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Let’s Get Crackin’

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whipI now own a bullwhip! Thank you, SuziQ!

For the community event being planned for this coming September, one of the songs I’ll be singing is Ghost Riders in the Sky, ranked as one of the Top 100 Western songs of all time. I’ve been coming along pretty well on practicing the song itself, so it’s come time to work on gear and such. Like, maybe finally getting myself another pair of boots. And can I really do this without a cowboy hat?

Watch out, it’s Tex!!!

Written by macheide

19 June 2015 at 6:58 pm

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New Special Projects Hat

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Starting on this year’s Memorial Day holiday this coming Monday, I will be wearing a new hat for our community: the Special Projects Group (SPG) Coordinator.

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Written by macheide

22 May 2015 at 8:24 am

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Be Where the I’ds

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Written by macheide

15 March 2015 at 12:00 pm

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Supporting Actor

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Written by macheide

11 March 2015 at 5:51 pm

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Small Parts

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                   chest: 42½              waist: 40½              hip: 38½              outseam: 38½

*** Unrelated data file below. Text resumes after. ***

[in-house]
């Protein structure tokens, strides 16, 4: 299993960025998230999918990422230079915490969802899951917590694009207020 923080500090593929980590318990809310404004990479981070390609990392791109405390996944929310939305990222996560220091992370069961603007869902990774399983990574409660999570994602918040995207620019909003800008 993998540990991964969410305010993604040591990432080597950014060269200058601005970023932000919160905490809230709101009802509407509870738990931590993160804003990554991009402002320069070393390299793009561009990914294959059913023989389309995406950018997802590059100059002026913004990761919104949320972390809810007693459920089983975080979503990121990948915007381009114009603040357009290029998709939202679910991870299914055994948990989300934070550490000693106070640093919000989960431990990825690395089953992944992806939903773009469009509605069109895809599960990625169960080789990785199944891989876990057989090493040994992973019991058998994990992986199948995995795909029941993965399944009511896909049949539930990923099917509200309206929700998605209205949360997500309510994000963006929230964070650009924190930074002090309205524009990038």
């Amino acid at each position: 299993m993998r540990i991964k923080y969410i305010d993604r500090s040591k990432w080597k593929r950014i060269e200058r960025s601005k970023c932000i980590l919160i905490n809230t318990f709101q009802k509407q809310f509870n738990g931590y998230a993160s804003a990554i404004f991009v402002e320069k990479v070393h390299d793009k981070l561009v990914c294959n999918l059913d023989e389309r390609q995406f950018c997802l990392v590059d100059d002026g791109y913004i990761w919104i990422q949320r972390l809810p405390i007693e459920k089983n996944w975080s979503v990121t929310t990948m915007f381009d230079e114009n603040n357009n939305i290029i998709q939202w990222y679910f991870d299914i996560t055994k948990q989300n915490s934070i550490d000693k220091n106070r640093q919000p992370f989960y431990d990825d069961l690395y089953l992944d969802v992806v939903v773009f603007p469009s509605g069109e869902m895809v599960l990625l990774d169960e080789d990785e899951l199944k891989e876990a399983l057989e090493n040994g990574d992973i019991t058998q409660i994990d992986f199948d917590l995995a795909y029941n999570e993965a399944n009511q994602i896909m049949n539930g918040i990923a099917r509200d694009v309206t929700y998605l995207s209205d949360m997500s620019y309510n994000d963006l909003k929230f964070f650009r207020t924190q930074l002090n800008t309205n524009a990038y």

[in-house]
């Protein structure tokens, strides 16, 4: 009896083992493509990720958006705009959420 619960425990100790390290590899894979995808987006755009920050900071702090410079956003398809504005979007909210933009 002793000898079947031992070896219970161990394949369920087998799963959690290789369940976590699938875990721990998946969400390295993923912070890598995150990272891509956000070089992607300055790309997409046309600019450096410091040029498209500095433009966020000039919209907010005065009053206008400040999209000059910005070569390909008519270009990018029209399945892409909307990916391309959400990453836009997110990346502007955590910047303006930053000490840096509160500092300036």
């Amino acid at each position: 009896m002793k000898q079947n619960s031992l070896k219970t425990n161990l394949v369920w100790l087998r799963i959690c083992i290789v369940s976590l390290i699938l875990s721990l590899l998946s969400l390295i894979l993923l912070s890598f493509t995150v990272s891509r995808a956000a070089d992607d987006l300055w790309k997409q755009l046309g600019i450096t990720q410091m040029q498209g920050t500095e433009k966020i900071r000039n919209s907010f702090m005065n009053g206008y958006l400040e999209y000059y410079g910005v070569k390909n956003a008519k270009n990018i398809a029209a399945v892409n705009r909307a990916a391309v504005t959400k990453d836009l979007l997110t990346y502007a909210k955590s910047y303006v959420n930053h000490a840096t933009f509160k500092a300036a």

inseam: 30½              neck: 16½              sleeve: 25 35              head: 24
                   shoulder: 18½              nape-waist: 19½              nape-floor: 62                 

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Written by macheide

6 February 2015 at 3:55 pm

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Adrien’s Richards Redux

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A slideshow of my recent performance as Mr. Richards in our community drama group’s production of The Boardinghouse
 

 

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Written by macheide

19 November 2014 at 5:33 am

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Ain’t Got My Number?

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3119Help me out, here. I’m only a pension actuary. These days that only means we know the tax code, which is only a tangle of legal terms. We let computers do all the numbers now, so most of us haven’t seen a real digit since ERISA. So tell me, doesn’t this snapshot show a number?

Because at this morning’s hebdomadal meeting of our special projects group, the candidate for our community association’s vice president position opined that part of the problem with a failed delivery this past week might be that our buildings don’t have address numbers on them. So I’m not too sure what this snapshot could be depicting, then.